The wind carries them away, but the standing water left in a hurricane’s wake is a mosquito’s favorite place to reproduce.
Your reputation is largely created by your customers. It’s possible to have a deep hand in shaping it, but without people talking about you, you’re just tooting your own horn. Nobody appreciates the constant blare of self-promotion.
Your content is often kindling, but what catches the blaze is the inclusion of customer reviews on your website. This is crucial if you run an eCommerce website. Here’s why.
Extra production capacity
Put your thesaurus away. There are no additional words to be found which will help you explain how good your product or service is. Besides, both customers and prospects don’t want to hear that information from you, anyway. They want to hear it from others.
Customers want to hear it from other customers because it serves to validate their decision. They’ll buy from you again. Prospects want to hear it from – well, just about anybody but you. All these people want to hear what other people just like themselves think of you. Are your products or services good or bad? How do you, as a company, engage with your customers?
This story can’t be told by you, but it certainly needs to be facilitated by you. It happens two ways:
- Customers leave reviews on your eCommerce website.
- Customers leave reviews using search engines like Yahoo and Google, directory sites like Yelp, or on social media.
What happens when your customers leave reviews?
Truly wonderful things. Even if they say you suck.
More important than anything else, customer reviews are how people today make buying decisions. Research shows that 90 percent of consumers read online reviews. Then, almost as much – 98 percent of those who read online reviews trust what they read.
You are literally leaving 9 out of 10 customers in the dark. No matter how thoroughly you promote your product or service with marketing and advertising, and you charge up your sales funnel with content, what they want to see is what others have to say.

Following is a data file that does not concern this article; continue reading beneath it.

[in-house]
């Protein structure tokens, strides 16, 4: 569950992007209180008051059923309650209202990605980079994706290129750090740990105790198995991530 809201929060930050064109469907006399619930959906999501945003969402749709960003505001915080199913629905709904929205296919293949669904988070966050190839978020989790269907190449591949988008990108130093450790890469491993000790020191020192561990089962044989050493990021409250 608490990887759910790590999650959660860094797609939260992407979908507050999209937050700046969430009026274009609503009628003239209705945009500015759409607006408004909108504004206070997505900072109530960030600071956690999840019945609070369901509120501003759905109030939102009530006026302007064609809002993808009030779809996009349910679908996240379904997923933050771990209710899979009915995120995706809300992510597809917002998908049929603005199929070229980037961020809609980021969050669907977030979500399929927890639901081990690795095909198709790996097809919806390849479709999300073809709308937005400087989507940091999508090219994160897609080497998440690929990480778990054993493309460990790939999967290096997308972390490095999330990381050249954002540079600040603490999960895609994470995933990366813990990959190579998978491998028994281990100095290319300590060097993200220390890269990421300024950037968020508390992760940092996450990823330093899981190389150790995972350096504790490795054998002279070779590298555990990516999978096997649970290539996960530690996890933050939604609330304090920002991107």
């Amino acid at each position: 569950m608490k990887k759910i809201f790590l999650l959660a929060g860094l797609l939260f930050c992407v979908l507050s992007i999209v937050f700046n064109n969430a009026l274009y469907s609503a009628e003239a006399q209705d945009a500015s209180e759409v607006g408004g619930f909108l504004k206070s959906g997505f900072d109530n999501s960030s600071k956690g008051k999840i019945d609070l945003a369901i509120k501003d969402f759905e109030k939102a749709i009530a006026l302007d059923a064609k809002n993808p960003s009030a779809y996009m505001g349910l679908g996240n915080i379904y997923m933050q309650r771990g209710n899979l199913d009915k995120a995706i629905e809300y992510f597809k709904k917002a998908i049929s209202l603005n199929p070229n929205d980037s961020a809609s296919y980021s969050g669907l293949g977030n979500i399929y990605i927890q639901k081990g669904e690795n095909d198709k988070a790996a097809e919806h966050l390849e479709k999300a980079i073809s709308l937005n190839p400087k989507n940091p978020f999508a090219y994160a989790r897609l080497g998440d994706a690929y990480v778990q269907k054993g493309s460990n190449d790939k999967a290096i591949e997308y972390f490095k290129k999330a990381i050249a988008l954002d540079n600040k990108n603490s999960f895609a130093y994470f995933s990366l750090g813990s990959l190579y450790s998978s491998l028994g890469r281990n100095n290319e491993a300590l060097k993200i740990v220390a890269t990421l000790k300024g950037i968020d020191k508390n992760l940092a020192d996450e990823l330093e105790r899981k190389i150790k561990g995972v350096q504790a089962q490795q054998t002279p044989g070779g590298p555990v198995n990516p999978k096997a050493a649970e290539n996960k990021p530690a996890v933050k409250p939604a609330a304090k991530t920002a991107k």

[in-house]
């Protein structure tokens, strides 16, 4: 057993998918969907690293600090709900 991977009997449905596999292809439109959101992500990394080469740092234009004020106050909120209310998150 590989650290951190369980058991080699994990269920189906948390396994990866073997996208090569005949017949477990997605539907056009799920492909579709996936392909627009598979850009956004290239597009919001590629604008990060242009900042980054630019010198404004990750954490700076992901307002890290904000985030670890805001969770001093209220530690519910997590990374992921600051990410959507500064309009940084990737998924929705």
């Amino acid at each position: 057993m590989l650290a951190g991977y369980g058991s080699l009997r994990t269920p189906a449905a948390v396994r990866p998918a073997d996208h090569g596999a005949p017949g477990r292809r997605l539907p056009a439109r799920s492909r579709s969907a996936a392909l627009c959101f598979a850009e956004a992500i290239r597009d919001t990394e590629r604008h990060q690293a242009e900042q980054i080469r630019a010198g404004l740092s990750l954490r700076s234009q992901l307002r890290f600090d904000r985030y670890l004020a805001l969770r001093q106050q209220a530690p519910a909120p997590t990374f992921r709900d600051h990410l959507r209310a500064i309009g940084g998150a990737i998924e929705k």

But, what happens if an unhappy customer rains all over your parade? Others want to see how you respond. They’re curious to see what you do about a bad review. In some respects, your reputation is more powerfully established by these engagements than by words of praise.
Insight and perspective
Reviews about your engagement with customers – good and bad – give people the ability to see your business from a people-perspective. It’s no longer just about features and benefits.
Reviews and your engagement with them also allow you to convey your personality. You’re able to tell the story of your WHY more thoroughly. Nobody’s perfect. You’ll never have 100 percent customer satisfaction, but what you can have instead is a broad blanket of trust that’s built through transparency. You can draw suspicion if you are too good to be true.
And don’t forget about Google. The online search giant draws data from reviews – especially external ones – for its results. Sure, positive reviews are the objective. They’ll help you with organic search results. Good or bad, it’s free advertising.
A jury of your peers
Social media is a powerful amplifier for reviews. Free advertising is awesome, but peer recommendations are gold. Research shows that we trust peer recommendations more than advertising, especially when those sources are credible. And, who is more credible than our friends and relatives?
In 2015, Nielsen undertook a survey of 30,000 Internet users from 58 countries. The organization concluded that 83 percent of us trust recommendations from people we know, while overall, 70 percent of those surveyed said they generally trust consumer opinions they read online from strangers.
Smart companies have realized the massive opportunity of harnessing the criticism and suggestions they get from online customer reviews. It’s a free source of information for product improvement and innovation, as well as a way to uncover new products and services to further cement customer loyalty.
Customers who leave reviews are certainly judging you – but what’s key here is that you are being handed an opportunity to develop closer relationships with them. If they take the time to tell you what they think, take the time to engage and do something about it. They represent the silent majority who won’t say anything. If something’s not right, they’ll just go away.